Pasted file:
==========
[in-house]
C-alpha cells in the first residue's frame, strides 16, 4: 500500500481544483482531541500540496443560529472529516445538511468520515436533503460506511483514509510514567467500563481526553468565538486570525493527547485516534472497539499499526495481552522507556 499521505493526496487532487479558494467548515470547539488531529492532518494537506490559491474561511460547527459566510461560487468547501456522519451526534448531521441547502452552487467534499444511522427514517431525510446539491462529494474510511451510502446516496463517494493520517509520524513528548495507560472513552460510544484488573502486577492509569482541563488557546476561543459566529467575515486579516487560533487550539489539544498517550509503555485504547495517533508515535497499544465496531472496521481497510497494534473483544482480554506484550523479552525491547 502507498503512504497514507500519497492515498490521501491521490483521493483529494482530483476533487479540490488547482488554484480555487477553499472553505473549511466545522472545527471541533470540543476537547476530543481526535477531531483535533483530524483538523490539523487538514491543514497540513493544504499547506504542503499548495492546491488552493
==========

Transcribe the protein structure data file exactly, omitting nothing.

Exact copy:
[in-house]
C-alpha cells in the first residue's frame, strides 16, 4: 500500500481544483482531541500540496443560529472529516445538511468520515436533503460506511483514509510514567467500563481526553468565538486570525493527547485516534472497539499499526495481552522507556 499521505493526496487532487479558494467548515470547539488531529492532518494537506490559491474561511460547527459566510461560487468547501456522519451526534448531521441547502452552487467534499444511522427514517431525510446539491462529494474510511451510502446516496463517494493520517509520524513528548495507560472513552460510544484488573502486577492509569482541563488557546476561543459566529467575515486579516487560533487550539489539544498517550509503555485504547495517533508515535497499544465496531472496521481497510497494534473483544482480554506484550523479552525491547 502507498503512504497514507500519497492515498490521501491521490483521493483529494482530483476533487479540490488547482488554484480555487477553499472553505473549511466545522472545527471541533470540543476537547476530543481526535477531531483535533483530524483538523490539523487538514491543514497540513493544504499547506504542503499548495492546491488552493